Category: Jewish Liturgy

Birkat HaBayit: Jewish Blessings for the Home

Birkat HaBayit: Jewish Blessings for the Home

Birkat HaBayit means Blessing for the Home. You can often see wall art or smaller plaques near the entrance or windows with Hebrew or Hebrew and English text praying for the prosperity of all who live there.

The tradition of placing blessings in our homes is surprisingly not that old. Through the ages, there always have been a variety of amulets used among the Jewish people, but a blessing for the home seems to be a pretty recent phenomenon. 

Shiviti: Mixing Visual Meditation, Mysticism, and Art

Shiviti: Mixing Visual Meditation, Mysticism, and Art

Shiviti (sometimes pronounced “shivisi” in the Ashkenazic tradition) is a name given to a group of liturgical art incorporating a verse from Psalm 16:8. They are made as visual meditations and reminders of the constant presence of God. Its purpose is to inspire one to create an appropriate spiritual attitude (kavannah) when praying.

Jewish Prayer: Bedtime Shema for Children

Jewish Prayer: Bedtime Shema for Children

Do you want to know what the Bedtime Shema for Children is? A beautiful Hebrew prayer and fantastic collection of liturgical art – perfect for your child’s room or for a gift.

Jewish Prayers: Shema Israel – the First Paragraph

Jewish Prayers: Shema Israel – the First Paragraph

Shema Israel is one of the two most important prayers in Judaism. In contrast to the other one, Shemone Esre, it was not composed by the Sages but comprises of three quotes from the Torah (Pentateuch). The most famous is the first verse of this prayer: Shema Israel, Adonai Elo-heinu, Adonai Echad, “Listen, O Israel, Adonai is our God, Adonai alone”. If you are interested in art dedicated to this verse alone, please jump over to this post.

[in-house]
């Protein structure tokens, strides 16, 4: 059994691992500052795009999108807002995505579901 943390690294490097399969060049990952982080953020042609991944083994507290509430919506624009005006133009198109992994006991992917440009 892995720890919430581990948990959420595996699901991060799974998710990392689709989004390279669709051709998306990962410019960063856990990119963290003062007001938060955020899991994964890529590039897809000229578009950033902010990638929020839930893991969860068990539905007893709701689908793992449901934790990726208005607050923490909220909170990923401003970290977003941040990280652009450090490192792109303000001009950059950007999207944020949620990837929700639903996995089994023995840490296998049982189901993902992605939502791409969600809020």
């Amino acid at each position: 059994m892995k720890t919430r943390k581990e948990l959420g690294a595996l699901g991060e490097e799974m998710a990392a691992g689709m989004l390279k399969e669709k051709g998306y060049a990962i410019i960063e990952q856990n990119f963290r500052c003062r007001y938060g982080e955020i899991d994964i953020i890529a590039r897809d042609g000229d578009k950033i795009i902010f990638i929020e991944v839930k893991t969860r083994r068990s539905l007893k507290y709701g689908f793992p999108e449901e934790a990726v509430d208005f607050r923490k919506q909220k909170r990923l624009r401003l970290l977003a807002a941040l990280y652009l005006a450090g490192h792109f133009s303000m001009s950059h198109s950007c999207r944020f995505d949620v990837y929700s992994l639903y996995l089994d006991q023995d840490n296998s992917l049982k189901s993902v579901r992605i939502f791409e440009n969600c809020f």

The first paragraph of Shema is usually the first prayer a child learns. It describes the obligation to read the Shema and to educate the next generations. It also proclaims the commandment to love God with all we have and are.

Mizrach

Mizrach

For thousands of years, the Jewish people face Jerusalem when we pray. First, it was towards the Holy Temple, the holiest place on Earth. Then, when the Jews dispersed all over the world. But whenever we moved to, we faced toward Israel. In Europe, it meant the general direction of the East or “mizrach” in Hebrew.

Shabbat Candles Blessings

Shabbat Candles Blessings

The time of lighting the Shabbat candles is magical. Traditionally, this mitzvah (commandment) is the domain of women. After preparing for the day, the whole family stops and welcomes the Shabbat Bride. The candles are lit, and one lifts hands and covers the eyes. Now is the time to recite the blessing over lighting the Shabbat candles. After it is said, one takes their hands away and sees the light anew.

Hebrew Prayer: Modeh Ani

Hebrew Prayer: Modeh Ani

Jewish tradition tells us, that right after we wake up, we should thank God for giving us our souls back. The prayer Modeh Ani is quite often the first one a child learns, and as such is a popular art to decorate a kid’s room with. It’s a lovely idea for a gift to the parents of a newborn or for a housewarming.

Hebrew Prayer: Shema

Hebrew Prayer: Shema

Shema Israel is one of the two most important prayers in Judaism. Taught from a very early age, is often referred to as the Jewish faith credo. The most famous is the first verse:
שְׁמַע יִשרָאֵל ה’ אֱלהֵינוּ ה’ אֶחָד

Shema Israel, H’ Elohenu, H’ Echad,

Listen, O Israel, Hashem is our God, Hashem is One.